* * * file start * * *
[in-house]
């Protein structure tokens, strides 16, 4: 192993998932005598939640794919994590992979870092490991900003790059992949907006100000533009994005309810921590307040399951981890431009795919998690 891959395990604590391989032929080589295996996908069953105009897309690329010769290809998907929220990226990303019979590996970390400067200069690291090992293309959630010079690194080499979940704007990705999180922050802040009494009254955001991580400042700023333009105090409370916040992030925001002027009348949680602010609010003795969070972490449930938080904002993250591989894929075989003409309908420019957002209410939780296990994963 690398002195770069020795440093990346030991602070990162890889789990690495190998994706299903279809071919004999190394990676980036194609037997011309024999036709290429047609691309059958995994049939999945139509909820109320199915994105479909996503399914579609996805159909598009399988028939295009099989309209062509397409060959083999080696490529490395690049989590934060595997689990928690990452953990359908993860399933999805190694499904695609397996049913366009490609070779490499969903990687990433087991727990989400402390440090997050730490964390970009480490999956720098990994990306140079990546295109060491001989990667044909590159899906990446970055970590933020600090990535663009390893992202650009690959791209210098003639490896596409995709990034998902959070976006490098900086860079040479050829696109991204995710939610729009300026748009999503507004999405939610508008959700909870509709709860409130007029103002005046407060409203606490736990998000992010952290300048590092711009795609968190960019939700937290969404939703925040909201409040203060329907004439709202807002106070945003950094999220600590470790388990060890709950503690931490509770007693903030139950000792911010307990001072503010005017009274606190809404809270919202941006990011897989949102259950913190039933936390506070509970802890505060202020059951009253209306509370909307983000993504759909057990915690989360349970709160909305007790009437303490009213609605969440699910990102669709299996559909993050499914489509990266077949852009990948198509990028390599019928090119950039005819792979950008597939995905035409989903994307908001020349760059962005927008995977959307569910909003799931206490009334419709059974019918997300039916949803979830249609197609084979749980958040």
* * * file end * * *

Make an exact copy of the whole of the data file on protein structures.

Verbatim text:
[in-house]
């Protein structure tokens, strides 16, 4: 192993998932005598939640794919994590992979870092490991900003790059992949907006100000533009994005309810921590307040399951981890431009795919998690 891959395990604590391989032929080589295996996908069953105009897309690329010769290809998907929220990226990303019979590996970390400067200069690291090992293309959630010079690194080499979940704007990705999180922050802040009494009254955001991580400042700023333009105090409370916040992030925001002027009348949680602010609010003795969070972490449930938080904002993250591989894929075989003409309908420019957002209410939780296990994963 690398002195770069020795440093990346030991602070990162890889789990690495190998994706299903279809071919004999190394990676980036194609037997011309024999036709290429047609691309059958995994049939999945139509909820109320199915994105479909996503399914579609996805159909598009399988028939295009099989309209062509397409060959083999080696490529490395690049989590934060595997689990928690990452953990359908993860399933999805190694499904695609397996049913366009490609070779490499969903990687990433087991727990989400402390440090997050730490964390970009480490999956720098990994990306140079990546295109060491001989990667044909590159899906990446970055970590933020600090990535663009390893992202650009690959791209210098003639490896596409995709990034998902959070976006490098900086860079040479050829696109991204995710939610729009300026748009999503507004999405939610508008959700909870509709709860409130007029103002005046407060409203606490736990998000992010952290300048590092711009795609968190960019939700937290969404939703925040909201409040203060329907004439709202807002106070945003950094999220600590470790388990060890709950503690931490509770007693903030139950000792911010307990001072503010005017009274606190809404809270919202941006990011897989949102259950913190039933936390506070509970802890505060202020059951009253209306509370909307983000993504759909057990915690989360349970709160909305007790009437303490009213609605969440699910990102669709299996559909993050499914489509990266077949852009990948198509990028390599019928090119950039005819792979950008597939995905035409989903994307908001020349760059962005927008995977959307569910909003799931206490009334419709059974019918997300039916949803979830249609197609084979749980958040």